I’ve been out and about a lot recently, visiting lots of schools to talk about both Observe and Analytics. It’s probably just one of those weeks but recently I feel that data is taking a backwards step and I’ve found myself having to bite my tongue on more than one occasion.
‘We do things differently here’
There are two sides to doing things differently. Of course, it could be that a school is being completely innovative and fresh, but what if no one else is doing it because it’s actually not very good? If this is the case, and there is no room for discussion they may never know.
This could be coincidence and is of course based on my own experiences but it strikes me that the schools who ‘do things differently’ are more like to also be suffering with data overload. Not feeling quite ready to abandon the complex and intricate systems they have been developing in some cases, for years, they are increasing workload and spending money without a return on their investment. I visited a school recently who were producing reams of paper after each assessment point (of which there were 6 per year group in a big school), printing them all out, and then diligently delivering to pigeon holes for middle leaders, year group leaders and class teachers. Not only is this resource and paper heavy but is it altogether the wrong approach. I would go so far as to say that it is actually detrimental to the data cause, one I feel committed to defending. How will this exercise improve or impact on teaching and learning? I couldn’t see how in this instance, and voiced diplomatically only to be stopped in my tracks with….(drum roll please).
‘We do things differently here’
Wood for trees?
As this post is intended to be helpful as opposed to musing, the below steps outline what I believe to be an effective, simplistic approach.
- Pick relevant data. Class teachers do not need to know what last year’s exam residual was for a subject they don’t teach, relevance is key here. Class teachers need specific information about the pupils in their classes, where they’ve come from and where they need to go.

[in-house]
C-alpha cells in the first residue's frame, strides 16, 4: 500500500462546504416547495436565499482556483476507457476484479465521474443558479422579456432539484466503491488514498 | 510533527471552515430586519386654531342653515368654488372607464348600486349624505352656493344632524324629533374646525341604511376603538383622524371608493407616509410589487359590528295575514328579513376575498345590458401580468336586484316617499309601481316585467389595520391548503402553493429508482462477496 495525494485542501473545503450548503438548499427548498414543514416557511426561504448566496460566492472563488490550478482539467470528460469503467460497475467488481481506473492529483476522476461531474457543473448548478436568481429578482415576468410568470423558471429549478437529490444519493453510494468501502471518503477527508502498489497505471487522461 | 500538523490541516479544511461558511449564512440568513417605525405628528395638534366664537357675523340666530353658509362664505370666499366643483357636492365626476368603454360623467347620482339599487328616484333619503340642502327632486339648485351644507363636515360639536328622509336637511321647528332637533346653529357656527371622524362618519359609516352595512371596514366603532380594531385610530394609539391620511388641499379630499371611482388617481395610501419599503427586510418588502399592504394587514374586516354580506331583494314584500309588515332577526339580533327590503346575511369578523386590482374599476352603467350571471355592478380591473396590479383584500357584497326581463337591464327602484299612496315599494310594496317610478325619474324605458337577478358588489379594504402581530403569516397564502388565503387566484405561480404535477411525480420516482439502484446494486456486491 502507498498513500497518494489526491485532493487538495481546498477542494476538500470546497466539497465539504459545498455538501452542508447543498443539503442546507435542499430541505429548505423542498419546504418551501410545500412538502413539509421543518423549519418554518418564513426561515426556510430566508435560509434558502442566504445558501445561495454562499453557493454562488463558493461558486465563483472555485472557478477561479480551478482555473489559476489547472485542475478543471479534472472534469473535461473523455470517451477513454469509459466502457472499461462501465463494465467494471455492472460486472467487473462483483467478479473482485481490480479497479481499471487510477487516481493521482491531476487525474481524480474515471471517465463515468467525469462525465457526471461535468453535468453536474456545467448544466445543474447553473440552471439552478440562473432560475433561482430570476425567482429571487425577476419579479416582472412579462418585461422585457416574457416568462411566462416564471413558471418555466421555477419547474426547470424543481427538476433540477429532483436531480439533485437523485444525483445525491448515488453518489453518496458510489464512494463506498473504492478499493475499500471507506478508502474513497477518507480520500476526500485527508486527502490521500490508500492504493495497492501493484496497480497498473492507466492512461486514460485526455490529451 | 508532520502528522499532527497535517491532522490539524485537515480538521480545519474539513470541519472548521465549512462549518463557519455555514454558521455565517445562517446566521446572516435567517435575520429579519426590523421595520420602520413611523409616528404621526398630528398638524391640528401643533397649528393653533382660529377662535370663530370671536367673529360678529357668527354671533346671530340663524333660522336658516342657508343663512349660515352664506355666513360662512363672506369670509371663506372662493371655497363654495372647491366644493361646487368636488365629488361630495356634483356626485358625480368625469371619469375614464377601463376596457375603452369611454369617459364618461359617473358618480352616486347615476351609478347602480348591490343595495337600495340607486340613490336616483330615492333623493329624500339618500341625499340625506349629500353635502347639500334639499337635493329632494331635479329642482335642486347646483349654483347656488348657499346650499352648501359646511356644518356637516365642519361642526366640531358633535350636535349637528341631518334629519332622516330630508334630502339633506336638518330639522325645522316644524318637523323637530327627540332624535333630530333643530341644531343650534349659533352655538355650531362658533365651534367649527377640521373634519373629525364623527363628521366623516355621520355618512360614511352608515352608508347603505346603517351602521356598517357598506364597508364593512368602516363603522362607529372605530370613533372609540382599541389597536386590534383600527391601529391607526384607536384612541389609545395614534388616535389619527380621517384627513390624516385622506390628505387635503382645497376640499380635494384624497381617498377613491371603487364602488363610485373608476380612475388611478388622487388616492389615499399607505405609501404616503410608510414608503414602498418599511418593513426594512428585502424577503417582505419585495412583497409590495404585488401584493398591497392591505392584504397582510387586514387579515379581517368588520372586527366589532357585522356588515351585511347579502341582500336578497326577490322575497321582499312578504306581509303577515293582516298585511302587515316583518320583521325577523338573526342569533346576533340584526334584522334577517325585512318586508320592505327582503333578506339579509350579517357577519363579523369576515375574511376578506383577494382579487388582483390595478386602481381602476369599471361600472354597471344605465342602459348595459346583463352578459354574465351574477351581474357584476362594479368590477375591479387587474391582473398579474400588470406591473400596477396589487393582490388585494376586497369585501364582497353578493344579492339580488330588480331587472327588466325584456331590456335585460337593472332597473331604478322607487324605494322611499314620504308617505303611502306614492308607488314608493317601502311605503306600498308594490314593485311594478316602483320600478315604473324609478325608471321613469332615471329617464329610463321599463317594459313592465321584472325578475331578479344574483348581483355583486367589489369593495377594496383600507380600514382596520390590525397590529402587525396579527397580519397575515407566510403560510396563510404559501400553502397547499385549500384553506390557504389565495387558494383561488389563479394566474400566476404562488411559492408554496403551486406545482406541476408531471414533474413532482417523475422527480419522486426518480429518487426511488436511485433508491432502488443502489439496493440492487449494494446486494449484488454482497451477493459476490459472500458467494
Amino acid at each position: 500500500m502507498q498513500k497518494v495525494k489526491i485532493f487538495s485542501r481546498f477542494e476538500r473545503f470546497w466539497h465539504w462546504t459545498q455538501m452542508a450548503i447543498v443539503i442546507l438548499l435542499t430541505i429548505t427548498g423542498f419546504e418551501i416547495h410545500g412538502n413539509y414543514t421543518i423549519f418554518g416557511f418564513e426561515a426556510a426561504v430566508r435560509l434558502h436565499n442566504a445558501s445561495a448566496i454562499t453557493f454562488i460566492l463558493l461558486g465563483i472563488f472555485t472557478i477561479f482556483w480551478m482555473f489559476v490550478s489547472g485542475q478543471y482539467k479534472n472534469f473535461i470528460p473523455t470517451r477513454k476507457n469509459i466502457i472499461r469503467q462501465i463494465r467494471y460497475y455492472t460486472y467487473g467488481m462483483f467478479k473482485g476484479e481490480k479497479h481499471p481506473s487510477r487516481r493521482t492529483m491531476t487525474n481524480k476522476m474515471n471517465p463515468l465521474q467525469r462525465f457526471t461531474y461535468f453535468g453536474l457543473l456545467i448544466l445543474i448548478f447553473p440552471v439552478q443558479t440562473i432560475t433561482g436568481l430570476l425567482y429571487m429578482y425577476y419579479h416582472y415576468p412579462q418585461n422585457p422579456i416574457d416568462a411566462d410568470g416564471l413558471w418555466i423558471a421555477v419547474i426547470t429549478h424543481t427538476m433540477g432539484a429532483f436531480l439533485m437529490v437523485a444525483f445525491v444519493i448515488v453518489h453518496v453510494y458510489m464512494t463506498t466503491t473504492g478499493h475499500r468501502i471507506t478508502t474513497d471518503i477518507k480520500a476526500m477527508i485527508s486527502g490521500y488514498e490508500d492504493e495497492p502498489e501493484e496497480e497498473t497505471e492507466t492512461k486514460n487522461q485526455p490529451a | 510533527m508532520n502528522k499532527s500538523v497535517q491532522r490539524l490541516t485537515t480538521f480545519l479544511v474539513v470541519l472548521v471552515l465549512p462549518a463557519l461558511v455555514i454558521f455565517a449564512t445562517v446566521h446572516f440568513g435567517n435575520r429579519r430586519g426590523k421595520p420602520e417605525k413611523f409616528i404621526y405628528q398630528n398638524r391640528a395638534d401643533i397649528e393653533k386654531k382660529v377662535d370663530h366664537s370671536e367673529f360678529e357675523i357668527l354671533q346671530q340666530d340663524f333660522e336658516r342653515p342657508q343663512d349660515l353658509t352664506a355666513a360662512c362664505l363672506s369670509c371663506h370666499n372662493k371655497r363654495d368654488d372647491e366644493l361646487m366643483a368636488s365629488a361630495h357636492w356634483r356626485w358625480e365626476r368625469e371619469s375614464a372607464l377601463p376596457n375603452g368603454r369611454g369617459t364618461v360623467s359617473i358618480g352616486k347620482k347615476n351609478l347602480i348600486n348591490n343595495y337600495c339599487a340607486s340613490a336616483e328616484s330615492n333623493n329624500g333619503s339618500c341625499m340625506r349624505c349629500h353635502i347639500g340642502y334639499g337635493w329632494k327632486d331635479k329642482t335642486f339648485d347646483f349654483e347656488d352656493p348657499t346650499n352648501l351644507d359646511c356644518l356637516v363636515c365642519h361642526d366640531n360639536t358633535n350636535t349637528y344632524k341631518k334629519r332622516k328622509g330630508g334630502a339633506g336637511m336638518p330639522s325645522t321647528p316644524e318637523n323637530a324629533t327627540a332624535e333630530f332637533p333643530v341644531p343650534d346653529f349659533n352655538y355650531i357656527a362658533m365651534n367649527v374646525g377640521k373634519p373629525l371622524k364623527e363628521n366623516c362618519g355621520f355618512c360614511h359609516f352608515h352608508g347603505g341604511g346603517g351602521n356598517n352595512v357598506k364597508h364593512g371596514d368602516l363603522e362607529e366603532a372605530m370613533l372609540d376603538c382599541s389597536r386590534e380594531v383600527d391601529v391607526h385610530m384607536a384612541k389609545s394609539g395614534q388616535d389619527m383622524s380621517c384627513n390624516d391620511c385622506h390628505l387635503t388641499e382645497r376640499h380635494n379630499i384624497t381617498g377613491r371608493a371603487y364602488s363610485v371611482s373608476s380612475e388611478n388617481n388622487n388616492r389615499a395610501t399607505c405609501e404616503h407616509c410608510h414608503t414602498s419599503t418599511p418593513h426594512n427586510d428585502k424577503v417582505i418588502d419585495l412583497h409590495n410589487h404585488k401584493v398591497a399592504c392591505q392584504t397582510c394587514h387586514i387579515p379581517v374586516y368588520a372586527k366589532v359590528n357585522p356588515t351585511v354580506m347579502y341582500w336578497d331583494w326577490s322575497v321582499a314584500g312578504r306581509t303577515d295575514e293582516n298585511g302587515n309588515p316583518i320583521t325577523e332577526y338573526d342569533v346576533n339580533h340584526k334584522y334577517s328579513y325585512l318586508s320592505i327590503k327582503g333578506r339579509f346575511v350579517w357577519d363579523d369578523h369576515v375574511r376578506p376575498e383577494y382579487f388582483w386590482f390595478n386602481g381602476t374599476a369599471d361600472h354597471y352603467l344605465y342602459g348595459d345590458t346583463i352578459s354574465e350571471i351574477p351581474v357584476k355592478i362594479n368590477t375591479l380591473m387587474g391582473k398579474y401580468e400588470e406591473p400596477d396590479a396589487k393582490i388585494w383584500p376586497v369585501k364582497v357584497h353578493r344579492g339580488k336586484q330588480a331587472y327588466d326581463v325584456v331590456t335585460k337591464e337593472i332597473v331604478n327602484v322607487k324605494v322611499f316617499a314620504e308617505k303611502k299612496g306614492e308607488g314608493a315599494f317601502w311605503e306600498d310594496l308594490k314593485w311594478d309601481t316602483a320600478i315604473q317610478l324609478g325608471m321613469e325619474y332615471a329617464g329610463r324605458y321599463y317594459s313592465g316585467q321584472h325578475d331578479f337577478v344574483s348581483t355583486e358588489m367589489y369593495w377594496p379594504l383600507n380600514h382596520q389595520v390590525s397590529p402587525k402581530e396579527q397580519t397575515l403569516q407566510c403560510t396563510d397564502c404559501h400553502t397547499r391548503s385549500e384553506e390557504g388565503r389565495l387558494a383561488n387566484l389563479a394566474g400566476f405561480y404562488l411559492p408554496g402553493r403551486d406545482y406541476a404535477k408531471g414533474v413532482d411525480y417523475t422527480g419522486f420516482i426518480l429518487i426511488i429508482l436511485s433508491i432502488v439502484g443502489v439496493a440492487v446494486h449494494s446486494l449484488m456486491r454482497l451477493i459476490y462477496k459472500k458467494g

- Find it. The very act of finding the data is one of the first natural steps in understanding and interrogating, without which I predict any mass produced document will be lost under a pile of marking or worse, go in the bin. I understand why schools would want to provide a certain amount to avoid anything bordering on administration, but I don’t think disseminating the finished product works. Most schools now have SISRA, 4matrix or they’re doing stuff in their MIS but they can’t be expected to use it without quality training (see previous post on training staff here).
- Choose a focus. Asking middle leaders or class teachers to ‘analyse their data’ is a big and wide ranging task which increases fear and confusion. Middle leaders could choose to focus on one or two groups of pupils at a time, or ask faculty members to look at one each in detail. Alternatively, how about looking at levels of progress OR attainment vs targets OR class residuals.
- Build case studies. Instead of trying to tackle everything all at once, case studies of individual pupils can be powerful when shared within and across faculties. They also form a strong evidence base for an Ofsted visit and are thoroughly worthwhile on several other levels.
- Review and review. Data isn’t a one off task, and you’ve never really ‘done your data’. Ideally the cycle should be undertaken often and be planned in to faculty meetings or other directed time. If not, then it a little and often approach is best which then gradually (believe me, it will be gradual) becomes part of regular planning and monitoring.
I haven’t met a teacher yet, who would find a thick, stapled data document of much practical use. In conclusion, if it’s not practical is it just red tape?